In response to a confirmed outbreaks of Crayfish Plague in the River Clare and the River Maigue, biosecurity measures are needed to help prevent its spread.
Crayfish Plague is a disease that kills our native White-clawed Crayfish. All crayfish that become infected will die. Crayfish Plague is easily transmitted in water or via contaminated equipment (for example on canoes, waders or nets).
Ireland holds the largest population of the White-clawed Crayfish that remains in Europe.
Help Protect our Native Crayfish from this Disease
All water users are asked to take all reasonable precautions to prevent the spread of this disease to other rivers. Please make sure to clean, disinfect and dry your gear thoroughly (tackle, boots, waders, nets etc) before moving to another water.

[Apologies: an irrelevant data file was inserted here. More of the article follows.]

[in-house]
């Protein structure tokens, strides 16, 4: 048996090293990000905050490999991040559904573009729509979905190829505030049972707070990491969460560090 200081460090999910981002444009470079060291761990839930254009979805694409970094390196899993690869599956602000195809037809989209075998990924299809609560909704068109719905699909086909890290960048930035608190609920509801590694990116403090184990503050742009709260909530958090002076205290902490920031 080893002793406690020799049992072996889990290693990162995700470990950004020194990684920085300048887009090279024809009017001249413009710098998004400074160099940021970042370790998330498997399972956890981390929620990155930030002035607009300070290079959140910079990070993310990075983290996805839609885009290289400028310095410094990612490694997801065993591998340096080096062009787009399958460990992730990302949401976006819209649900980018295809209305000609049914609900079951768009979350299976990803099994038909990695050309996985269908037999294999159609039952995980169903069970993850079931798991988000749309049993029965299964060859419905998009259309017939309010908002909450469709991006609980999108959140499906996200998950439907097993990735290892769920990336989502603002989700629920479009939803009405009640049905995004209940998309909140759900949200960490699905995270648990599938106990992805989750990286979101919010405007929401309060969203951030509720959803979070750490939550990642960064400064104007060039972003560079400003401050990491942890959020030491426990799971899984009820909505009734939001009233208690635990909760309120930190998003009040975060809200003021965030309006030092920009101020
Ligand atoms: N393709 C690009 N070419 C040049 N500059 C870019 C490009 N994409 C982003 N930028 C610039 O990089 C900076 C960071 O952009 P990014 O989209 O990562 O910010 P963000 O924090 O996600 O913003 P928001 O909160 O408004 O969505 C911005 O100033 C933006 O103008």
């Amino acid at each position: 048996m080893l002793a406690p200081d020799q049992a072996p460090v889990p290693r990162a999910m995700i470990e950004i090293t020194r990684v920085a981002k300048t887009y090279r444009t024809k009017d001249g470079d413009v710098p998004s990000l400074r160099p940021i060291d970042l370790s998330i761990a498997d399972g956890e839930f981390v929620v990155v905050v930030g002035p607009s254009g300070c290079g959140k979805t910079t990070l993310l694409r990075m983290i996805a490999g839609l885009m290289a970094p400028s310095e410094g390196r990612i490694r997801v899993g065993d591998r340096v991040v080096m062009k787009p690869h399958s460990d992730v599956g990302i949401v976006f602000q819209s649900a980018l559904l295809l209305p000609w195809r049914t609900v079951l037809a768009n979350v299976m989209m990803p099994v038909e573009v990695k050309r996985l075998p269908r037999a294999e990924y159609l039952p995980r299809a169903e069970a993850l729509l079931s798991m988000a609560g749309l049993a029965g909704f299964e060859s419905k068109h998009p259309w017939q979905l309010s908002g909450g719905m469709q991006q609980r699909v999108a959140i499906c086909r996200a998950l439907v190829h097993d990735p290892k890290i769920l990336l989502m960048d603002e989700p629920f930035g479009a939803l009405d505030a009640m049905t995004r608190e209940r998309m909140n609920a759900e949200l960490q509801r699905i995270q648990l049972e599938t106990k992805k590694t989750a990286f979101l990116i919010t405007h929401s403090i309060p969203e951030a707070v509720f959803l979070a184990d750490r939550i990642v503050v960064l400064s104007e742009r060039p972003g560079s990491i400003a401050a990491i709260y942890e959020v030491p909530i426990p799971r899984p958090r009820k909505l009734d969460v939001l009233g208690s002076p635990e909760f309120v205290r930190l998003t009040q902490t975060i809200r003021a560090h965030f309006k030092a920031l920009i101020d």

Check Clean Dry
Anyone using the river is being urged to observe the Check, Clean and Dry protocol. All wet gear should be checked for any silt or mud, plant material or animals. It then should be cleaned and finally dried. Disinfectant or hot water (over 60⁰C) should be used to clean all equipment followed by a 24hr drying period. This should be adopted as standard practice in all freshwaters. Drying is especially important, including removing of any water from inside a boat and disposing of it on grass. A drying period of at least 24 hours is needed to ensure that a boat is clear of infectious organism.
People are also asked to alert the authorities of any mass mortality of crayfish or sightings of unusual crayfish that might be non-native species (e.g. crayfish with red claws, large size).
The NPWS have recently confirmed the presence of non native crayfish in Irish waters. Your vigilance is required.
Members of the public who suspect they have seen a non-native species of crayfish are asked to take a picture of it showing the underside of the claws and submit this through http://invasivespeciesireland.com/alien-watch/ or direct to Colette Flynn (email: [email protected]) Phone: 051 306248